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August 11, 2018 Partial Solar Eclipse

This partial solar eclipse will be visible from northern and eastern Europe, northern parts of North America, and some northern and western locations in Asia, making it the most watched solar eclipse of 2018, weather permitting, of course.

This eclipse wasn't visible in Washington DC - Which upcoming eclipses can be seen in your location?

What the Eclipse Looked Like Near the Maximum Point

The animation shows what the eclipse approximately looked like near the maximum point. The curvature of the Moon's path is due to the Earth's rotation.

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Where the Eclipse Was Seen

Try our new interactive eclipse maps. Zoom in and search for accurate eclipse times and visualizations for any location.

Path of the Eclipse Shadow

Regions that saw, at least, a partial eclipse: North/East Europe, North/East Asia, North in North America, Atlantic, Arctic.

Expand for a list of selected cities where the partial eclipse was visible

This eclipse wasn't visible in Washington DC - Which upcoming eclipses can be seen in your location?

Eclipse Shadow Path

Portion of Sun covered by the Moon (Eclipse obscuration)




The dark areas symbolize night and twilight.

When the Eclipse Happened Worldwide — Timeline

The eclipse started at one location and ended at another. The times below are actual times (in UTC) when the eclipse occurred. This calculation uses a Delta T value of 69.1 seconds.

Eclipse Stages WorldwideUTC TimeLocal Time in Washington DC*
First location to see the partial eclipse beginAug 11 at 08:02:07Aug 11 at 4:02:07 am
Maximum EclipseAug 11 at 09:46:24Aug 11 at 5:46:24 am
Last location to see the partial eclipse endAug 11 at 11:30:42Aug 11 at 7:30:42 am

* These local times do not refer to a specific location but indicate the beginning, peak, and end of the eclipse on a global scale, each line referring to a different location. This eclipse isn't visible in Washington DC.

Upcoming eclipses visible in Washington DC

Next Partial Solar Eclipse will be on Jan 5 – Jan 6, 2019

Eclipse calculations usually accurate to a few seconds

Countries Where the Eclipse Is Visible

Partial Solar Eclipse
4:04 am EDT4:03 am MDT
Partial Solar Eclipse
6:41 pm YAKT7:30 pm CST
Partial Solar Eclipse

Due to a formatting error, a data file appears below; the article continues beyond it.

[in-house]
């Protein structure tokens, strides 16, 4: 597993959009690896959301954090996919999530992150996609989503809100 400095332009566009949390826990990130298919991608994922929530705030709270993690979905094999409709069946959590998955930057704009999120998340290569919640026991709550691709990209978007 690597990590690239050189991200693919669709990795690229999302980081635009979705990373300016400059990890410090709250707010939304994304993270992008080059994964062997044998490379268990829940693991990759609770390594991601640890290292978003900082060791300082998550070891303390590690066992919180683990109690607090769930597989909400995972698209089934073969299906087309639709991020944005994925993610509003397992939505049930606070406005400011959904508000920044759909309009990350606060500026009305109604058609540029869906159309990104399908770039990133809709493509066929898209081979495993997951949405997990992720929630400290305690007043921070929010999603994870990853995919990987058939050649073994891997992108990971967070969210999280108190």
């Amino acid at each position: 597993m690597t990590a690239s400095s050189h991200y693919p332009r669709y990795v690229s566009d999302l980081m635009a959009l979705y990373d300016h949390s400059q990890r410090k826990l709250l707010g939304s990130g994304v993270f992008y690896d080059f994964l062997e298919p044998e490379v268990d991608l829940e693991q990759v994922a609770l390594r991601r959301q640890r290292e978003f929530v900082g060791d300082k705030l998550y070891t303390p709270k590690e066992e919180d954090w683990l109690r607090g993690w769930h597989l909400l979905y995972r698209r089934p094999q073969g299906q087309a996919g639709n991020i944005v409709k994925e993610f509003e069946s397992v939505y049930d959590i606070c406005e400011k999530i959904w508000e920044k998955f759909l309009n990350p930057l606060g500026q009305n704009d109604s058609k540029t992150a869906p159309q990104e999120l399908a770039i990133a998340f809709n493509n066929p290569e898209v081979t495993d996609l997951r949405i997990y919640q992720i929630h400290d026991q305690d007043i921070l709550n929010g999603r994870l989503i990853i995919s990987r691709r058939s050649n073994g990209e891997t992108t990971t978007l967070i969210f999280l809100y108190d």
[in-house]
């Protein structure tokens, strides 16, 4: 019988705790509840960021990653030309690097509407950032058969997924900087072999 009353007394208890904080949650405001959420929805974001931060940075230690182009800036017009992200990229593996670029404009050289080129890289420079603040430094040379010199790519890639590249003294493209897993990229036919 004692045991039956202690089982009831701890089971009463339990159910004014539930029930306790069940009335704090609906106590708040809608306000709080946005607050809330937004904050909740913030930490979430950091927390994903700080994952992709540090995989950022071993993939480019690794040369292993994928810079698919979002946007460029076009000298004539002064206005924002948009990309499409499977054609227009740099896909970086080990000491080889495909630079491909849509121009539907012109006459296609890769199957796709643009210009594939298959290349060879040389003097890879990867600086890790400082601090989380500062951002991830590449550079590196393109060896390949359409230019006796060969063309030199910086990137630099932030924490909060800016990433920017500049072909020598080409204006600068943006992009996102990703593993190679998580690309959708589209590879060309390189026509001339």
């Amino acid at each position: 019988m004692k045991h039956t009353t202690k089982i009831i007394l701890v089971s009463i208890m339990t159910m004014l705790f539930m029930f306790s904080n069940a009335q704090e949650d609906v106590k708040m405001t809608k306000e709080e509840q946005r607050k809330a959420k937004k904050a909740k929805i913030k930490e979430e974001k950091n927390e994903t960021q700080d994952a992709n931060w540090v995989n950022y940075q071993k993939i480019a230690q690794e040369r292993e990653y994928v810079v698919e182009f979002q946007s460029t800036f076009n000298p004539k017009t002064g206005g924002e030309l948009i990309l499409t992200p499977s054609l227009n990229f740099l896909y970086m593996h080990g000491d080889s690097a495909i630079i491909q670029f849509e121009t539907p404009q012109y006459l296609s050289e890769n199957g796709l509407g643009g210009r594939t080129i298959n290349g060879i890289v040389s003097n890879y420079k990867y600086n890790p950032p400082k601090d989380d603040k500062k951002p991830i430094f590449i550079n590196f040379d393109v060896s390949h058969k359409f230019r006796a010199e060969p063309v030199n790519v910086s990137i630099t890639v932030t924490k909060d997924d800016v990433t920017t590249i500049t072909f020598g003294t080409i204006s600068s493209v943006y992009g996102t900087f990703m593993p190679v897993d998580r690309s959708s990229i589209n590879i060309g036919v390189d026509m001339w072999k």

11:52 am EEST12:47 pm EEST
Faroe Islands
Partial Solar Eclipse
9:19 am WEST10:19 am WEST
Partial Solar Eclipse
11:31 am EEST12:08 pm CEST
Partial Solar Eclipse
6:02 am WGST8:03 am WGST
Partial Solar Eclipse
8:09 am GMT9:28 am GMT
Partial Solar Eclipse
3:29 pm ALMT5:16 pm ALMT
Partial Solar Eclipse
4:15 pm KGT7:11 pm CST
Partial Solar Eclipse
12:02 pm EEST12:35 pm EEST
Partial Solar Eclipse
5:46 pm ULAT7:28 pm ULAT
North Korea
Partial Solar Eclipse
7:00 pm KST7:45 pm KST
Partial Solar Eclipse
10:16 am CEST12:10 pm CEST
Partial Solar Eclipse
11:34 am MSK7:21 pm ULAT
South Korea
Partial Solar Eclipse
7:09 pm KST7:40 pm KST
Svalbard and Jan Mayen
Partial Solar Eclipse
Partial Solar Eclipse
10:30 am CEST1:01 pm EEST
United Kingdom
Partial Solar Eclipse
9:25 am BST10:16 am BST
Partial Solar Eclipse
4:29 pm KGT4:48 pm KGT
Åland Islands
Partial Solar Eclipse
11:46 am EEST12:39 pm EEST

All times shown in this table are local time. (Note: more than one time zone is listed.)

How Many People Can See This Eclipse?

Number of People Seeing...Number of People*Fraction of World Population
Any part of the eclipse1,330,000,00017.32%
At least 10% partial683,000,0008.90%
At least 20% partial274,000,0003.58%
At least 30% partial87,800,0001.14%
At least 40% partial13,000,0000.17%
At least 50% partial1,110,0000.01%
At least 60% partial134,0000.001%

* The number of people refers to the resident population (as a round number) in areas where the eclipse is visible. timeanddate has calculated these numbers using raw population data provided by the Center for International Earth Science Information Network (CIESIN) at Columbia University. The raw data is based on population estimates from the year 2000 to 2020.

An Eclipse Never Comes Alone!

A solar eclipse always occurs about two weeks before or after a lunar eclipse.

Usually, there are two eclipses in a row, but other times, there are three during the same eclipse season.

All eclipses 1900 — 2199

This is the third eclipse this season.

First eclipse this season: July 13, 2018 — Partial Solar Eclipse

Second eclipse this season: July 27, 2018 — Total Lunar Eclipse